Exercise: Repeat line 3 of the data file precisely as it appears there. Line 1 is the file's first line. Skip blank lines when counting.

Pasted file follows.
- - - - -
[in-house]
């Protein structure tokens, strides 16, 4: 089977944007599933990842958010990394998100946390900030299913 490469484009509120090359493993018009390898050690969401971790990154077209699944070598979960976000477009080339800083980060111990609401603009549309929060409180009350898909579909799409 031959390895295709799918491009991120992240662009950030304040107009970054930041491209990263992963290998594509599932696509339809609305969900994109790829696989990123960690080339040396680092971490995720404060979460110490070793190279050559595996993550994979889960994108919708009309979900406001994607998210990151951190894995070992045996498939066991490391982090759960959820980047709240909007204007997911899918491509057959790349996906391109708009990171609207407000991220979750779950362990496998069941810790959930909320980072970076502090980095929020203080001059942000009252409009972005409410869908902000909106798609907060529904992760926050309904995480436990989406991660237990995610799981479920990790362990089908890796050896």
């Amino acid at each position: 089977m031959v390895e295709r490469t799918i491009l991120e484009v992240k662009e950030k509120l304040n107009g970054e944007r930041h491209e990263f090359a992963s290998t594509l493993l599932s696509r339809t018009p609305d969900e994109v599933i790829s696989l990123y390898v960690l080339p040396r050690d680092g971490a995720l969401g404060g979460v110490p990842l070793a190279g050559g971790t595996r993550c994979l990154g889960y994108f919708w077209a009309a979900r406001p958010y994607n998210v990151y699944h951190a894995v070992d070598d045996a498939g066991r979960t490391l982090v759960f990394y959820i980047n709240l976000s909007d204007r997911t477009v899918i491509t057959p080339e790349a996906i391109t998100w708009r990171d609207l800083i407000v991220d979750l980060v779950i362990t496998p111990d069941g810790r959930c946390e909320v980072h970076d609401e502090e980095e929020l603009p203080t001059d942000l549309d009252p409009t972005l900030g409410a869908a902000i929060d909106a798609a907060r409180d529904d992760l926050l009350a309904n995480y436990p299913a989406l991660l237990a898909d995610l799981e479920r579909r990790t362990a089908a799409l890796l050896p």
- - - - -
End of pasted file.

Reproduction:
């Amino acid at each position: 089977m031959v390895e295709r490469t799918i491009l991120e484009v992240k662009e950030k509120l304040n107009g970054e944007r930041h491209e990263f090359a992963s290998t594509l493993l599932s696509r339809t018009p609305d969900e994109v599933i790829s696989l990123y390898v960690l080339p040396r050690d680092g971490a995720l969401g404060g979460v110490p990842l070793a190279g050559g971790t595996r993550c994979l990154g889960y994108f919708w077209a009309a979900r406001p958010y994607n998210v990151y699944h951190a894995v070992d070598d045996a498939g066991r979960t490391l982090v759960f990394y959820i980047n709240l976000s909007d204007r997911t477009v899918i491509t057959p080339e790349a996906i391109t998100w708009r990171d609207l800083i407000v991220d979750l980060v779950i362990t496998p111990d069941g810790r959930c946390e909320v980072h970076d609401e502090e980095e929020l603009p203080t001059d942000l549309d009252p409009t972005l900030g409410a869908a902000i929060d909106a798609a907060r409180d529904d992760l926050l009350a309904n995480y436990p299913a989406l991660l237990a898909d995610l799981e479920r579909r990790t362990a089908a799409l890796l050896p």